A Nashville-based medical group called Imagine Pediatrics is partnering with health plans on a value-based payment model that brings 24/7 medical, behavioral and social care and support to homes of Medicaid-eligible children with medical complexity and special health care needs. . The company’s CEO, George Boghos, MBA, recently sat down with Healthcare innovation to describe the problem your company was formed to solve.
Before joining Imagine Pediatrics 14 months ago, Boghos co-founded and led AIM Clinics, which provided evidence-based applied behavior analysis services to children with autism and their families who come from communities experiencing health inequity.
Healthcare Innovation: Could you tell us about some of the access issues in pediatrics that your company is trying to solve?
Bogos: Pediatrics is generally one of the last places for innovation in healthcare. My mother is a pediatrician, so I have grown up around pediatrics my entire life. My observation is that pediatrics has not evolved one bit since I remember my mother practicing. It is well configured to care for children who are generally healthy. You go to the pediatrician several times a year and spend about 10 minutes with him, and that works for most children. Who it doesn’t work for is children with complex chronic medical conditions. This has led to children and their families using the emergency room at a very, very high rate and, unfortunately, many times being admitted to the hospital for completely preventable reasons, because they have nowhere else to go.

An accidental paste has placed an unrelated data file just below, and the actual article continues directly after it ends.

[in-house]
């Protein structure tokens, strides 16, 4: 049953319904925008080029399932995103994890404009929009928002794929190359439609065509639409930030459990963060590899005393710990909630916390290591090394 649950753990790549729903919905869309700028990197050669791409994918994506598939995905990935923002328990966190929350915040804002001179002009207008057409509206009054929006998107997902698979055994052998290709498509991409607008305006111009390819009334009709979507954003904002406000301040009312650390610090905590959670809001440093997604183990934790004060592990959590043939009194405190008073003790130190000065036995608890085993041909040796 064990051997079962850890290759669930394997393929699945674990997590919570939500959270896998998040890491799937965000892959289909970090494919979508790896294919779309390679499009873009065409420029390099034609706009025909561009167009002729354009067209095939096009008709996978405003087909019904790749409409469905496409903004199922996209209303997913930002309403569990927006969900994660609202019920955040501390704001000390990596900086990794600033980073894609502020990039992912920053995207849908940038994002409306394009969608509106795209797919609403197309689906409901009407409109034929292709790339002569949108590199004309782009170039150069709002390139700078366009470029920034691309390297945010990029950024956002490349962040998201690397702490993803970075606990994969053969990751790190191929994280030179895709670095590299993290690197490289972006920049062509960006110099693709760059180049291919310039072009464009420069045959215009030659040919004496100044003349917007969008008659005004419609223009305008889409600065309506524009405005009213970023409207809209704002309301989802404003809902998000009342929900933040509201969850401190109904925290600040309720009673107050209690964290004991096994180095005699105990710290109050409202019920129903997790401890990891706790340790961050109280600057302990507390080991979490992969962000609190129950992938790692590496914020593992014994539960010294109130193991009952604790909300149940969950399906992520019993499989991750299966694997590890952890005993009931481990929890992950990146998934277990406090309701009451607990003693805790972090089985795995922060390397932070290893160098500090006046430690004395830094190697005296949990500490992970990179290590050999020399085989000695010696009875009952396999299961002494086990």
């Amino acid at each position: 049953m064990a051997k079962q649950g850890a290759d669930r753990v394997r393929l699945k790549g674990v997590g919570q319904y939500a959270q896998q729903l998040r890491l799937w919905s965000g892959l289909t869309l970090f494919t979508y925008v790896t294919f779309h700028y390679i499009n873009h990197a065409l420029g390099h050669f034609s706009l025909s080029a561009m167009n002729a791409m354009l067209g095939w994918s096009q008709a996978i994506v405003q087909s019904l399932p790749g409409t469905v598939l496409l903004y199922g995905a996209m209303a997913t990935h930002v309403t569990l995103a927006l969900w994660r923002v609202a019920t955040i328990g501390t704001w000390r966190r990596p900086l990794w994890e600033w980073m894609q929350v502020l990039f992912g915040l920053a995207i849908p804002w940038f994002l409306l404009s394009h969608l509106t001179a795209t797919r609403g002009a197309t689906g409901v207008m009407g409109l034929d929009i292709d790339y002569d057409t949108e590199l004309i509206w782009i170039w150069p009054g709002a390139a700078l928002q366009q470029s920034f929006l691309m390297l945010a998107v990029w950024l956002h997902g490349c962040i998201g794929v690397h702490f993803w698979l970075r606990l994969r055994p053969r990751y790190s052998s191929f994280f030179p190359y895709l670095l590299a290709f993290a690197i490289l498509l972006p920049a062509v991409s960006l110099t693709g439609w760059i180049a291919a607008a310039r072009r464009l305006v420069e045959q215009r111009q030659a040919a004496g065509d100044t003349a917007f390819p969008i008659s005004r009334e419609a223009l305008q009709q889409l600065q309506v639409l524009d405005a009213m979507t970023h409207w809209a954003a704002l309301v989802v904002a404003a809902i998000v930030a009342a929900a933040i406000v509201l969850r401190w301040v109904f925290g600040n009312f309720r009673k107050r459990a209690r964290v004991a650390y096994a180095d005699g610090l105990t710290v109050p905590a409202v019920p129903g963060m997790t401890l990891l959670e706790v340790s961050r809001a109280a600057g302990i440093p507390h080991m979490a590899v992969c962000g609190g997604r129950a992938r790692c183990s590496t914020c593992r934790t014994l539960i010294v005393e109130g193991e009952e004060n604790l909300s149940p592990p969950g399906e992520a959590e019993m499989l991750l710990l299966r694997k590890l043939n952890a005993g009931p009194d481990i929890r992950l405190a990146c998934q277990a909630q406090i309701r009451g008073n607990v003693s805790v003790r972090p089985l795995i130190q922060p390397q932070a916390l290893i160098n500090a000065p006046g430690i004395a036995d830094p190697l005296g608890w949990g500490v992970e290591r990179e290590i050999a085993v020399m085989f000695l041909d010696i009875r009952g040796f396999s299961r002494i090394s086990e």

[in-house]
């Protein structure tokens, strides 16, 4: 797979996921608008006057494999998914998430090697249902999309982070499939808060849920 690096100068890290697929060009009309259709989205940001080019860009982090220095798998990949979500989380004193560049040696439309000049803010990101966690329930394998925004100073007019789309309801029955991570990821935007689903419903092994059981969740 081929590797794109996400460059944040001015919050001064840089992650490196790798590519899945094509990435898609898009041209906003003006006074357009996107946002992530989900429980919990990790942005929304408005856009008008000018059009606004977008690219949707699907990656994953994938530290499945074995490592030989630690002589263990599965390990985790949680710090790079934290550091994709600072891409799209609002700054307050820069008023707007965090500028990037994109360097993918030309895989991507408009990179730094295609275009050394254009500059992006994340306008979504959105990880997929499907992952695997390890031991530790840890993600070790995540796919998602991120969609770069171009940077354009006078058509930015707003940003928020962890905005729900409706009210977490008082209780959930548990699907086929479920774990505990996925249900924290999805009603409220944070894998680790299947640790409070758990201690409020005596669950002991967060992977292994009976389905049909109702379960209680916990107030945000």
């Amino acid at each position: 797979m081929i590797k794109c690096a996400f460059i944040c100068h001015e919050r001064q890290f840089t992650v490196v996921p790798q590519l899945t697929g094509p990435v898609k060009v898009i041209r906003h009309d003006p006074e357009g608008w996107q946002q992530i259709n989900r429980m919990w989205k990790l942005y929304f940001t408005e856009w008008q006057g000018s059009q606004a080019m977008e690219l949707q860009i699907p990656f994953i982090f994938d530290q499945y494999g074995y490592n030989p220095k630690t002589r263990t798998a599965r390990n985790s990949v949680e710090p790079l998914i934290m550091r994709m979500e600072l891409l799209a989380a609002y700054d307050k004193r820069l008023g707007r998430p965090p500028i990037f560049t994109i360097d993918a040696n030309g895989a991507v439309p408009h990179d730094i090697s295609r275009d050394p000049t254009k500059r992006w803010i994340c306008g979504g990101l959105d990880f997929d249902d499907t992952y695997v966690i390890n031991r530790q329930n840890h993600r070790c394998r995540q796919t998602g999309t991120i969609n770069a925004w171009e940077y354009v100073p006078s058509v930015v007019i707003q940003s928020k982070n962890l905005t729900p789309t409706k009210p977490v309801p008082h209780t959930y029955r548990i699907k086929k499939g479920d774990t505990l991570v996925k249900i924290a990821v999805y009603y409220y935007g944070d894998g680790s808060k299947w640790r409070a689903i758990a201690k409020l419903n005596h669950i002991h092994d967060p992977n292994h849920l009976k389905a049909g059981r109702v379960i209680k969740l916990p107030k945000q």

What we’re saying is let’s wrap children with medical complexities and their families in a first-ever, 24/7, in-home model of virtual care delivered by complex care pediatricians, nurse practitioners, therapists, dieticians, paramedics and social workers – a complete interdisciplinary care team that is really investing time to get to know these children and their caregivers, and detect things preventatively through daily or weekly touchpoints, but also being there the 24/7 for these families when they need support. Simply put, that’s what we’re here to do.
HCI: What kind of conditions do these children tend to have?
Bogos: It is 1 to 2 percent of children who suffer from these complex chronic medical conditions, such as severe uncontrolled asthma or diabetes, cystic fibrosis, cerebral palsy, and often have accompanying mental health comorbidities. So for them we are trying to solve this access problem.
HCI: And what is the business model? Do you partner with payers?
Bogos: The way we do it is a completely values-based population health model. We partner with Medicaid managed care organizations. We assume all risk for the entire cost of care for these children who qualify for our program and are here to manage their entire experience and care journey. We don’t replace anyone they are working with. Our children have PCP. They have specialists. They have a lot of support, but we are there to fill the gaps. And our main goal is to keep children healthier and happier in their homes and out of the hospital when they don’t need to be there.
HCI: You are explaining that this complements but does not replace your existing doctors. But do your providers need to coordinate care with their existing traditional doctors? How is that information about Imagine shared with the child’s regular doctor’s office and vice versa, so everyone is on the same page?